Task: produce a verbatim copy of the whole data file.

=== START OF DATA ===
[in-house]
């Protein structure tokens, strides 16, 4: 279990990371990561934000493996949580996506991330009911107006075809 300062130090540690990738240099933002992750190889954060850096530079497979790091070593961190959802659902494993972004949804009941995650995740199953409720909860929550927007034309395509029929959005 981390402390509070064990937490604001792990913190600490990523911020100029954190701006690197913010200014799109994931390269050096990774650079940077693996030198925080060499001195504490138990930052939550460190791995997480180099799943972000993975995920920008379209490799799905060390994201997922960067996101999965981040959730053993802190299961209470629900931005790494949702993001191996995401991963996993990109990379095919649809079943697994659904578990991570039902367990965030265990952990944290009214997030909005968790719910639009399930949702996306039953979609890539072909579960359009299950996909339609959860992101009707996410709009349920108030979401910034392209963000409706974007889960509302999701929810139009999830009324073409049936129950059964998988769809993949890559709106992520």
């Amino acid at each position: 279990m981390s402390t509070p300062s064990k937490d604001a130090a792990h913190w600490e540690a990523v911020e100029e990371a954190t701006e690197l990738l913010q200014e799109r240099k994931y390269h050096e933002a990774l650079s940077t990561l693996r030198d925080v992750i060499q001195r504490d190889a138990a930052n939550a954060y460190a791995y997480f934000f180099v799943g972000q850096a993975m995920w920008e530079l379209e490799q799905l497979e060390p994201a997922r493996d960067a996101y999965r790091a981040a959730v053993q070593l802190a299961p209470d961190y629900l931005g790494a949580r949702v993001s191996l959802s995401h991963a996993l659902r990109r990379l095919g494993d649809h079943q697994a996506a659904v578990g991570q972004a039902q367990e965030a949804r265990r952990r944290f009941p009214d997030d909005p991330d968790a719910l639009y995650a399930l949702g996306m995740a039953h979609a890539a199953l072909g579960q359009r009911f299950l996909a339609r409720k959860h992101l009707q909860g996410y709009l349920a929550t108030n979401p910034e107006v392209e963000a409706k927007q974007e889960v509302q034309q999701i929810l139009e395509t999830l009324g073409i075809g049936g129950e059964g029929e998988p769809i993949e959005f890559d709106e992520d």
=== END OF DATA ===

[in-house]
């Protein structure tokens, strides 16, 4: 279990990371990561934000493996949580996506991330009911107006075809 300062130090540690990738240099933002992750190889954060850096530079497979790091070593961190959802659902494993972004949804009941995650995740199953409720909860929550927007034309395509029929959005 981390402390509070064990937490604001792990913190600490990523911020100029954190701006690197913010200014799109994931390269050096990774650079940077693996030198925080060499001195504490138990930052939550460190791995997480180099799943972000993975995920920008379209490799799905060390994201997922960067996101999965981040959730053993802190299961209470629900931005790494949702993001191996995401991963996993990109990379095919649809079943697994659904578990991570039902367990965030265990952990944290009214997030909005968790719910639009399930949702996306039953979609890539072909579960359009299950996909339609959860992101009707996410709009349920108030979401910034392209963000409706974007889960509302999701929810139009999830009324073409049936129950059964998988769809993949890559709106992520």
């Amino acid at each position: 279990m981390s402390t509070p300062s064990k937490d604001a130090a792990h913190w600490e540690a990523v911020e100029e990371a954190t701006e690197l990738l913010q200014e799109r240099k994931y390269h050096e933002a990774l650079s940077t990561l693996r030198d925080v992750i060499q001195r504490d190889a138990a930052n939550a954060y460190a791995y997480f934000f180099v799943g972000q850096a993975m995920w920008e530079l379209e490799q799905l497979e060390p994201a997922r493996d960067a996101y999965r790091a981040a959730v053993q070593l802190a299961p209470d961190y629900l931005g790494a949580r949702v993001s191996l959802s995401h991963a996993l659902r990109r990379l095919g494993d649809h079943q697994a996506a659904v578990g991570q972004a039902q367990e965030a949804r265990r952990r944290f009941p009214d997030d909005p991330d968790a719910l639009y995650a399930l949702g996306m995740a039953h979609a890539a199953l072909g579960q359009r009911f299950l996909a339609r409720k959860h992101l009707q909860g996410y709009l349920a929550t108030n979401p910034e107006v392209e963000a409706k927007q974007e889960v509302q034309q999701i929810l139009e395509t999830l009324g073409i075809g049936g129950e059964g029929e998988p769809i993949e959005f890559d709106e992520d």